The small book that comes with the CD contains excellent essays and background readings in French and English (including substantial passages by the composer, the librettist, and three nineteenth-century critics, one of them being Berlioz); the libretto is likewise given in both languages. The alexandrine lines are broken up into shorter ones on the page. This inadvertently disguises the verse meter and the rhyme schemes. But a reader, once alerted, should be easily able to restore mentally the original layout. Translations throughout are straightforward but occasionally too literal to be immediately clear.

The performance materials were prepared, and the recording funded, by the Center for French Romantic Music, located at the Palazzetto Bru Zane (Venice). The recording sessions took place in the Versailles-palace opera house, whose acoustics have long been admired. The Center’s website offers one track from the CD—Uthal’s cello-aria discussed above—plus a video interview with the conductor.  An informative interview with the conductor can be seen on YouTube (with snippets from the recording). And YouTube offers track 18, in which the bards calmly of glorious battles from the past, while Malvina keeps interrupting them as the sounds of actual battle increase offstage, pitting her husband against her father, increase offstage. The published score can be downloaded at IMSLP.org.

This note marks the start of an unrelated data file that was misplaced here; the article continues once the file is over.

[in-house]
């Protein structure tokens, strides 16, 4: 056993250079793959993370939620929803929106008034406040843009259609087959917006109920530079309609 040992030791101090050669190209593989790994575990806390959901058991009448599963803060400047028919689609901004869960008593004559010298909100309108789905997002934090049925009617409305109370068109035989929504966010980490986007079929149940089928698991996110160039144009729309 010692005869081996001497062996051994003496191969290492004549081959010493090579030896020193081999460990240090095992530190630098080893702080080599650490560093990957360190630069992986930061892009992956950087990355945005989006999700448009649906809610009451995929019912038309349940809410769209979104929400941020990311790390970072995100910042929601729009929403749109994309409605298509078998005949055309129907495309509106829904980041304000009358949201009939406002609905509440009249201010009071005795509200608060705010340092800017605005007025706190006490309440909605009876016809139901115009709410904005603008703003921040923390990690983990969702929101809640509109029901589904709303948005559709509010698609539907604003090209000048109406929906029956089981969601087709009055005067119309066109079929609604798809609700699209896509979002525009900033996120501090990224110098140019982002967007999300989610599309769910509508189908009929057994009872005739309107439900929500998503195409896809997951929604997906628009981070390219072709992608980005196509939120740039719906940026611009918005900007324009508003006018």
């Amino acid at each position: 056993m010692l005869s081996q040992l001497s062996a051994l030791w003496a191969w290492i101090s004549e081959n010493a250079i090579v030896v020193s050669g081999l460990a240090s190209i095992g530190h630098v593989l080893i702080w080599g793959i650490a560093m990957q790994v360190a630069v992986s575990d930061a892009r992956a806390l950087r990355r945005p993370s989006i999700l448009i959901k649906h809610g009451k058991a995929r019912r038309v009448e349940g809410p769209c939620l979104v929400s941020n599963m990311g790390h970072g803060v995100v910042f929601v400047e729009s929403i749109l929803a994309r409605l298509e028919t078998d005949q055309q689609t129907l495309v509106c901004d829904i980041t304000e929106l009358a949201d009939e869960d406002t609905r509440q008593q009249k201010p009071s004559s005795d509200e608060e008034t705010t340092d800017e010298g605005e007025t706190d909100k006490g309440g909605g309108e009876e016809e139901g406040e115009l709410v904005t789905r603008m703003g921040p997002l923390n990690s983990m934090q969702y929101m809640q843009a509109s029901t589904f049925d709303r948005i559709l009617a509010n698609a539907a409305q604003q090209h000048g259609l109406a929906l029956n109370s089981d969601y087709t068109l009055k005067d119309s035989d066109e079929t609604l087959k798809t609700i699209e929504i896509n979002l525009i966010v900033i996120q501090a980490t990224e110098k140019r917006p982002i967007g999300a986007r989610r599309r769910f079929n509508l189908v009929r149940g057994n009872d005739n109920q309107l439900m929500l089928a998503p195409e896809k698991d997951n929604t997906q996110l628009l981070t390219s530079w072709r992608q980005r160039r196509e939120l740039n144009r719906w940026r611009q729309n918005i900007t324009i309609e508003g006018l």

I urge anyone who has a fondness for Cherubini’s Médée (or Medea, as it is known in its more usual Italianized version) to get to know this work by Méhul. You are in for an hour of pleasant surprises in the areas of melody, harmony, orchestral color, musico-dramatic cogency, and Napoleonic-era cultural mythology.

Ralph P. Locke

The above review is a lightly revised version of one that first appeared in American Record Guide and appears here by kind permission.

Ralph P. Locke is emeritus professor of musicology at the University of Rochester’s Eastman School of Music. Six of his articles have won the ASCAP-Deems Taylor Award for excellence in writing about music. His most recent two books are Musical Exoticism: Images and Reflections and Music and the Exotic from the Renaissance to Mozart (both Cambridge University Press). The first is now available in paperback, and the second soon will be (and is also available as an e-book).